The US Transportation Department held its second summit on distracted driving in as many years to tackle the increasing problems associated with distracted driving. In 2009, distracted drivers killed 5,474 people on America’s roads and injured 448,000. Distracted driving accounts for almost a fifth of all traffic deaths. If distracted driving has harmed you or a loved one, a Washington, D.C. personal injury lawyer can help you hold the driver accountable.
Though traffic deaths overall have been on the decline, deaths associated with distracted driving have risen. In 2005, distracted drivers accounted for ten percent of traffic deaths. The National Highway Safety Administration reports that the greatest number of distracted drivers is those under the age of 20. The distracted driving summit found that the best way to fight distracted driving was with the aggressive enforcement of laws.
A particular focus of law enforcement and transportation officials has been cell phone use. More and more states have outlawed or regulated cell phone use while driving. Washington, D.C. and 30 other states have banned text messaging while driving altogether. Federal authorities proposed guidelines for states that would fine drivers and penalize their driving record if police catch them typing on a handheld device. If the cell phone use led to serious injury or death, texting while driving could lead to a felony charge.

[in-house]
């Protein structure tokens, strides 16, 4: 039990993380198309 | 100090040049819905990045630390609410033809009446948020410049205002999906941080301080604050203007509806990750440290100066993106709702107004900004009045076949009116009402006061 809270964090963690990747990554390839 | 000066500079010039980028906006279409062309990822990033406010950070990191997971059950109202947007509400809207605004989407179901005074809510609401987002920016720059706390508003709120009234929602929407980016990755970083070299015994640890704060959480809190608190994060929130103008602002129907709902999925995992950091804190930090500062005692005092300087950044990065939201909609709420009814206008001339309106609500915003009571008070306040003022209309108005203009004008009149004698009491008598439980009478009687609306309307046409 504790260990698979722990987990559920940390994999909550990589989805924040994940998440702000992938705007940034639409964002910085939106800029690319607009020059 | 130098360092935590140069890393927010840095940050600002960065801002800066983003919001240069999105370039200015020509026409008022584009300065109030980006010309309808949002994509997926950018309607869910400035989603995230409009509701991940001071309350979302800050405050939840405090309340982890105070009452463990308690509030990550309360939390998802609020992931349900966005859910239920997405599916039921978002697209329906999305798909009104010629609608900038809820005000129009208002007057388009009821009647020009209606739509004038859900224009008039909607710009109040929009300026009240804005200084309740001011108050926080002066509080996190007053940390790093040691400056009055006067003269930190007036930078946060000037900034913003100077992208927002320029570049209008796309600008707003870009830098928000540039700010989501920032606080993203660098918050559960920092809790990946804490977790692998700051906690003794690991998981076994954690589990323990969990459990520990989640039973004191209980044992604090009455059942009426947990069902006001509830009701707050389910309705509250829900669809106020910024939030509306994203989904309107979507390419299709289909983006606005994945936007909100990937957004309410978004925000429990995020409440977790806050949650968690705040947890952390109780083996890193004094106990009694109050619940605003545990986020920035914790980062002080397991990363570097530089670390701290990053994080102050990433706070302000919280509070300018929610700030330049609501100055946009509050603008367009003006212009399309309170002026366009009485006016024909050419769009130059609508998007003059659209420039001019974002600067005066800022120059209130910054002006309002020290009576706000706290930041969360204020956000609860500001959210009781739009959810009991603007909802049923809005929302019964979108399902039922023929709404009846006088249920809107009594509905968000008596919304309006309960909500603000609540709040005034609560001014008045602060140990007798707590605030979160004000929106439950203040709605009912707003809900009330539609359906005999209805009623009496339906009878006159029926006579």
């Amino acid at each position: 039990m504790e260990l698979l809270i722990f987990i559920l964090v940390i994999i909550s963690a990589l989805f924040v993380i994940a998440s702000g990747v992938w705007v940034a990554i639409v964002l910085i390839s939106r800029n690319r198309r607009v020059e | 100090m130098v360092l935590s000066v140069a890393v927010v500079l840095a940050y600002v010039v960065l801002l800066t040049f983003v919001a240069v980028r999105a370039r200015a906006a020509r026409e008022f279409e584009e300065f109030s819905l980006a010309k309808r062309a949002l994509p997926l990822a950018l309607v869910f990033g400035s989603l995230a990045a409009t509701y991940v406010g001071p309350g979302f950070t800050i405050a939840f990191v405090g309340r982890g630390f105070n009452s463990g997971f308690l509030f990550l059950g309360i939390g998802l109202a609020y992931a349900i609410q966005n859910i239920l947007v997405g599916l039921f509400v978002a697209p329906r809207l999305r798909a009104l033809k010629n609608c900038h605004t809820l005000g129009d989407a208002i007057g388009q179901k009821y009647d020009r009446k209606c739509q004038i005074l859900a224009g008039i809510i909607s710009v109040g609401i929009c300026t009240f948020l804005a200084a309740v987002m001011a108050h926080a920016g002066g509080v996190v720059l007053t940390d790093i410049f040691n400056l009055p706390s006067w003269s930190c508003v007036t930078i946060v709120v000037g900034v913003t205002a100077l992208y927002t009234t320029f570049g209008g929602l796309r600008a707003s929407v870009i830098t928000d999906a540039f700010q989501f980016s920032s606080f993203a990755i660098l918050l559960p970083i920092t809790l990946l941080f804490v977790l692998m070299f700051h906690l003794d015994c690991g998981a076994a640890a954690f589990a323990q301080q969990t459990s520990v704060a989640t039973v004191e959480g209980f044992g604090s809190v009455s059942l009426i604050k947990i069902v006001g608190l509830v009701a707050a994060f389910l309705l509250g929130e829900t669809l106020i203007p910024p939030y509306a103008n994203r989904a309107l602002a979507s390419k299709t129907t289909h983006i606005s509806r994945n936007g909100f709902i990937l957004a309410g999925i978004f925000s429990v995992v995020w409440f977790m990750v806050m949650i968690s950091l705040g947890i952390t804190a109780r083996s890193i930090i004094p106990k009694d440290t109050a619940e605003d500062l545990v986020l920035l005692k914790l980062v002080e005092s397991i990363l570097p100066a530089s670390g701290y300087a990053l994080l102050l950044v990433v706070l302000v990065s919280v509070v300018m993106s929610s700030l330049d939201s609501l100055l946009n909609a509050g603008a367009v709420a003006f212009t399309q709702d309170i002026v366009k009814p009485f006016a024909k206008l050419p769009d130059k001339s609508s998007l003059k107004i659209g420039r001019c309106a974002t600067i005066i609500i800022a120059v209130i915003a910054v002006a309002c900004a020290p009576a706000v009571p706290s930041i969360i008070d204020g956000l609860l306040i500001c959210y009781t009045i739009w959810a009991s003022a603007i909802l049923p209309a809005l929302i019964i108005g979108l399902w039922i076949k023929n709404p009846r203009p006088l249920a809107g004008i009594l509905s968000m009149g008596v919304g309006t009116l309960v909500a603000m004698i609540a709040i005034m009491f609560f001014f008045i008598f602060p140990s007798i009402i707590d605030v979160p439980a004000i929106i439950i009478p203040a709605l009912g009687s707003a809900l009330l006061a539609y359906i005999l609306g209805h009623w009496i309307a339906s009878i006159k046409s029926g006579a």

If distracted driving led to an accident that seriously injured you or a loved one, contact Paulette Chapman, a Washington, D.C. personal injury attorney, at Koonz, McKenney, Johnson, DePaolis, & Lightfoot L.L.P.